For some reason city officials don't want to be associated with heavy snowfalls.  People won't want to work or live in that type of city.  OK, lets let them think the cities in NY are just like Florida.  It might be a bit hard hiding some of the 10 foot snow banks but hey!  Mr. Chaston summed it up perfectly.  It snows in Syracuse and in the other city's.  "You can't hide that fact so do something with it".  My first thought is to let the downtown merchants and restaurants in the city decide whether or not to make it another day where people flock downtown to enjoy the Golden Snowball party and what the venders and merchants have to offer.  My guess is they would be all for it.  That's revenue being pumped into the winning city not to mention the media coverage.

     What media coverage?  Lets look back the last few years. The obvious is  that local and New York media put out several articles a year.  CNN has mentioned the contest, USA normally puts out an article on it.  Bill Kates of the (AP) Associated Press does at least one or two article on the Golden Snowball contest which can be picked up worldwide.  One of my favorites was that Saturday Night Live even plugged the contest in their comedy news segment.  If you think this is just local think again.  Think of what we have going in snowy New York and think of where this could go.  A lot farther than it has.  More to come tomorrow including some suggestions from Peter Chaston and I'd like to thank him for taking the time today.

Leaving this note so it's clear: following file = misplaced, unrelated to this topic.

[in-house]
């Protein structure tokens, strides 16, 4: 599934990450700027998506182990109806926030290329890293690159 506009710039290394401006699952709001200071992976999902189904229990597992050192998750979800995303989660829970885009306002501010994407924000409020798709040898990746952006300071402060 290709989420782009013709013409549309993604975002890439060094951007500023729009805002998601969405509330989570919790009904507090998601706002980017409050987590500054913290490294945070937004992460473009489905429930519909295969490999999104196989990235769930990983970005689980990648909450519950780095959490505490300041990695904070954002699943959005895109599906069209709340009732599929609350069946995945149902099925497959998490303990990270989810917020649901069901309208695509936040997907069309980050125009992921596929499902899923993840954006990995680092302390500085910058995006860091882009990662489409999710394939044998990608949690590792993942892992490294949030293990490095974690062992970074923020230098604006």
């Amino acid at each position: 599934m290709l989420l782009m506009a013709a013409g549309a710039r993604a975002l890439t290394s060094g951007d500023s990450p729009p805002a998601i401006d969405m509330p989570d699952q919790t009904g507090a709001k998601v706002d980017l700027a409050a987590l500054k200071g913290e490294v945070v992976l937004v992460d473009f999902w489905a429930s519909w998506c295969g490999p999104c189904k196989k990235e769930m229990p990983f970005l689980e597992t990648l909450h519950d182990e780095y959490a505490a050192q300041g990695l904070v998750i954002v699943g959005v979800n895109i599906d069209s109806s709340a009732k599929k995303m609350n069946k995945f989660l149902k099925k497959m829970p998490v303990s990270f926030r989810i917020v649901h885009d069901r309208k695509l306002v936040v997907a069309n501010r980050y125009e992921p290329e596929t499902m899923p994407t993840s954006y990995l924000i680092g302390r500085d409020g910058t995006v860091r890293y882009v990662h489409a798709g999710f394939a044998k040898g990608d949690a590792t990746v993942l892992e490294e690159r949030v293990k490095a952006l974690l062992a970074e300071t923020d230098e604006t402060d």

2005 GoldenSnowball.com